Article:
LIBREVILLE: Security forces in Gabon violently charged at demonstrators gathering Saturday in Libreville in the lead-up to presidential elections and beat an Agence France-Presse cameraman covering the protest, a colleague said.
Defying a heavy police presence, hundreds of protesters took to the streets in opposition to President Ali Bongo Ondimba’s candidacy for re-election on August 26, the AFP correspondent said.
Some 15 opposition leaders also attended the protest, forming a human chain at the front of the crowd. Among them was presidential candidate Guy Nzouba Ndama, the former parliamentary speaker.
The young protesters broke into song, chanting the national anthem as the security forces began firing tear gas at the crowd.
Police then moved to break up the protest and several shots were heard, according to the AFP journalist who saw 70-year-old Nzouba Ndama running for cover with other demonstrators.
Armed, masked members of the security forces grabbed the AFP journalist’s cameraman colleague and threw him onto a pick-up truck, even though his camera was clearly marked.
Several officers beat him and then released him minutes later, along with his camera.
Suffering from back pain, the cameraman went to a Libreville hospital for X-rays.
AFP’s Global News Director Michele Leridon expressed her “indignation and concern after this attack”, adding that the agency planned to lodge a complaint with the authorities “so that journalists can do their job safely, particularly as the presidential election draws near”.
Gabon’s Information Minister Alain-Claude Bilie-By-Nze described the incident as “regrettable.”
“It cannot have happened on instructions from the government,” he said, adding that the security forces had been trained “to protect journalists in demonstrations”.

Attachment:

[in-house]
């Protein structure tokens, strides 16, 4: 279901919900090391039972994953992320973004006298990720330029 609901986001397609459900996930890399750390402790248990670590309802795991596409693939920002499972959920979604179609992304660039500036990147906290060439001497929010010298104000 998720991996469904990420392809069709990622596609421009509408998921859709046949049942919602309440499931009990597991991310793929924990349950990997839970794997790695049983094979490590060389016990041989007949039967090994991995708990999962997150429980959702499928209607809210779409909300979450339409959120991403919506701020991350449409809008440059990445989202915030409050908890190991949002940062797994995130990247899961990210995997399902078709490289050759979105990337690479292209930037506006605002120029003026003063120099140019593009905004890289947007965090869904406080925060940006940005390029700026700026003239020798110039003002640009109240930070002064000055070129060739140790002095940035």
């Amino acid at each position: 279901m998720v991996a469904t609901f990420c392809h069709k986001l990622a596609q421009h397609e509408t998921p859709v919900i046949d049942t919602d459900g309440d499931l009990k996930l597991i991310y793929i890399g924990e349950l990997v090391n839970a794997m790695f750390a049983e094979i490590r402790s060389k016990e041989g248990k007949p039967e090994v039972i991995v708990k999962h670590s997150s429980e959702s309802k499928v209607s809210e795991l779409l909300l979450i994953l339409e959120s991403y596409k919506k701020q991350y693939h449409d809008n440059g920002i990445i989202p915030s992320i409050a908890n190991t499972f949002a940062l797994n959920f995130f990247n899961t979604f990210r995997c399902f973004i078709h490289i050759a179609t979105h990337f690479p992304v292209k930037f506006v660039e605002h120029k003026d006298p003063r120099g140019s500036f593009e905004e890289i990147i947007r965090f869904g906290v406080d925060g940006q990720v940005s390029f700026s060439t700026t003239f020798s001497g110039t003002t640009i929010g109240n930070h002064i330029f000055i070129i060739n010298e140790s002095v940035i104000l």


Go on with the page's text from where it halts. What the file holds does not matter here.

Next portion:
He suggested that the AFP journalist was picked up because “he was among the demonstrators and wasn’t wearing anything distinctive” to show he was in the media.
Two members of the security forces were seriously hurt and 11 demonstrators were arrested, Bilie-By-Nze added.
Another journalist covering the protest was also harassed by the security forces, who seized his camera.
Nzouba Ndama told AFP that Saturday’s incident “shows Ali Bongo Ondimba is afraid of the opposition speaking its mind. “They have gone beyond the pale by attacking unarmed citizens.”
The UN under-secretary general for political affairs, Jeffrey Feltman, on Friday expressed his “deep concern over the growing tensions in the country” ahead of next month’s election.
Bongo’s father, Omar Bongo Ondimba, ruled the central-western country, a former French colony until it gained independence in 1960, for 41 years until his death in 2009.
During this time, Gabon tapped into the world’s oil boom and its per-capita income rose to four times that of most sub-Saharan African nations.
But relatively little of the prosperity has trickled down. Critics accuse the Bongo family of usurping the country’s riches and stifling democracy. AFP